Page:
Sally Hawkins, Persuasion

Like a perfectly poured cup of tea, Masterpiece Theatre's The Complete Jane Austen (Sunday, PBS; Check local listings) is arriving just in time to keep viewers warm through the cold winter months. Starting Jan. 13 and running Sundays through March, the series — hosted by Gillian Anderson (Bleak House) — features all-new adaptations of Persuasion, Northanger Abbey, Mansfield Park and Sense and Sensibility, as well as old favorites Emma, starring Kate Beckinsale, and the Emmy Award-winning Pride and Prejudice (yes, ladies, the one starring Colin Firth as Mr. Darcy).

Kicking off the event is Persuasion, starring Sally Hawkins as Anne Elliot, the shy daughter heading toward spinsterhood, and Anthony Head (Buffy the Vampire Slayer) as Sir Walter Elliot, Anne's father. "Sir Walter is a party animal who has spent all his wife's money on clothes and partying," Head says. "He detests his middle daughter because she tries to budget. I have to admit, I found it hugely enjoyable to play such a pig!"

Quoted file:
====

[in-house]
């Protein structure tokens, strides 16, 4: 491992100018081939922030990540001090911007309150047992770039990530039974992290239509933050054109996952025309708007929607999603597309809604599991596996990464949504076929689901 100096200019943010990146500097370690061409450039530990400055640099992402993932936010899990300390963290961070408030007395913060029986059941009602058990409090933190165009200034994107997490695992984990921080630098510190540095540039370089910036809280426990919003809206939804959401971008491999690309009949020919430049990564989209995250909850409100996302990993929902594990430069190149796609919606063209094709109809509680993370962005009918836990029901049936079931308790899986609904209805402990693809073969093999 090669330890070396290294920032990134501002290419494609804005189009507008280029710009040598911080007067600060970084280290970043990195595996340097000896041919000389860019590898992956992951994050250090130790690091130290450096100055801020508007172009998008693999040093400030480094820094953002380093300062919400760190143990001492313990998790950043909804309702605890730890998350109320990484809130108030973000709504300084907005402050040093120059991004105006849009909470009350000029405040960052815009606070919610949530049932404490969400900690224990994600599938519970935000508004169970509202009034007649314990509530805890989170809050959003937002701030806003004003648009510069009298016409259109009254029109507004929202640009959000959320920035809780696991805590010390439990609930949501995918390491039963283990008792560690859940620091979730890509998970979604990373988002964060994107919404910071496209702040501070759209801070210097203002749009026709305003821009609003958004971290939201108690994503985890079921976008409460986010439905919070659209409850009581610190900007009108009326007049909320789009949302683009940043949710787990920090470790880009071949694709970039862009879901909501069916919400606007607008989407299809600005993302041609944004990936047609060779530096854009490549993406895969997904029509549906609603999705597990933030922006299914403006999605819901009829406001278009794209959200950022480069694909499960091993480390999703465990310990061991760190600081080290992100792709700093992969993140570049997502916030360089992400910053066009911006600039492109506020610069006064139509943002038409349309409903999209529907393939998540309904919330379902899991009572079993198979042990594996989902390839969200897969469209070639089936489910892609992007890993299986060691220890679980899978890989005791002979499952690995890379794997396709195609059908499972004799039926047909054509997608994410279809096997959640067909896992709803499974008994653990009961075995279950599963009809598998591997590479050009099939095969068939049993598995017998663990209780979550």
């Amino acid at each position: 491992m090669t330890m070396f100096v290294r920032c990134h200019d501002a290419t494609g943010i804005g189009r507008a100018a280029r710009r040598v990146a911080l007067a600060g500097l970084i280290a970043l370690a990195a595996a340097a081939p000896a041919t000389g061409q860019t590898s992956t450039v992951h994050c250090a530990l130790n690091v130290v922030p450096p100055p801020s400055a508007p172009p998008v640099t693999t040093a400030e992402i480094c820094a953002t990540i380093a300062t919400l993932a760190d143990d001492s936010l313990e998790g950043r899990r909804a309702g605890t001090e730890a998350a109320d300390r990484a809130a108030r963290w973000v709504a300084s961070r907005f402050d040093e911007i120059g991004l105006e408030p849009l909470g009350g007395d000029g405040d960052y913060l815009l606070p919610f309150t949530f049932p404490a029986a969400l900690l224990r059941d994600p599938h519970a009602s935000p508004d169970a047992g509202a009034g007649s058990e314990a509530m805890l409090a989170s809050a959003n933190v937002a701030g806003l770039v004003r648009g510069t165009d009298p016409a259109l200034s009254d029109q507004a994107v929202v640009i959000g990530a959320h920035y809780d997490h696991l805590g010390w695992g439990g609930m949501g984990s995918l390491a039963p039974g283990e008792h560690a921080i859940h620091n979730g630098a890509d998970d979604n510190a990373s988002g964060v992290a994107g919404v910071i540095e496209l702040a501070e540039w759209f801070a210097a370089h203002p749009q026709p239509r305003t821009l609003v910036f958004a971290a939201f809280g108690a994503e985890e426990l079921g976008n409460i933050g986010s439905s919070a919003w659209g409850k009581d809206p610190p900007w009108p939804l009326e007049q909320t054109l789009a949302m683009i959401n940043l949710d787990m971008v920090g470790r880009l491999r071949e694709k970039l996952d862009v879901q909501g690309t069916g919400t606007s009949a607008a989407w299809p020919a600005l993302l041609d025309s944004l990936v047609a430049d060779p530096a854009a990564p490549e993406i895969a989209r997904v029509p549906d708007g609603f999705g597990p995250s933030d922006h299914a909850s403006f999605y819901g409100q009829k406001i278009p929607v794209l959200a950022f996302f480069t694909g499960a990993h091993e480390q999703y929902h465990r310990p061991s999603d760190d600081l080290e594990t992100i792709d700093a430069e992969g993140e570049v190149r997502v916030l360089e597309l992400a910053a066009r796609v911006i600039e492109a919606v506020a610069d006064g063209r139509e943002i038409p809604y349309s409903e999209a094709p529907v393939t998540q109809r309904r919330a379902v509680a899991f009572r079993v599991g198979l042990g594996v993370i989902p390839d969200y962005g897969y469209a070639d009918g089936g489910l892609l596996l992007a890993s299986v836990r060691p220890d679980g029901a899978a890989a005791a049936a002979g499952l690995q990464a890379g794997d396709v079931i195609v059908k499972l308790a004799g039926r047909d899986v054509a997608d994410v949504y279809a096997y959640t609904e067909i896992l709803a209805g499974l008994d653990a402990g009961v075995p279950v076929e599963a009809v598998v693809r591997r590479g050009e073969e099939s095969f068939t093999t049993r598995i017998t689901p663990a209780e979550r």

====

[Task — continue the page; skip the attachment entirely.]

The entire series is like "a wonderful six-volume leather edition," says Andrew Davies, who scripted the four new TV films. "Austen is perhaps the most perfect writer to adapt because she tells splendid love stories in which the heroine fights against adversity and comes out to a happy ending," he adds. "Austen supplies such good scenes [and] dialogue that one sometimes feels guilty about taking the money!"

Despite writing so convincingly about love, Austen never married, and Miss Austen Regrets (Feb. 3), a new biopic starring Olivia Williams and Hugh Bonneville, depicts her romantic trials — including two men whose proposals she rejected and the young surgeon who arrived too late to steal her heart. It's a reminder that life doesn't always play out like the plot of a Jane Austen novel.

Check out more of Jane Austen in our Online Video Guide.

Get the exclusive scoop on the seventh season of American Idol in the new issue of TV Guide, on newsstands now. Plus: Can Dr. Phil save Britney? Try four risk-free issues of TV Guide now!

Send your comments on this feature to letters@tvguide.com.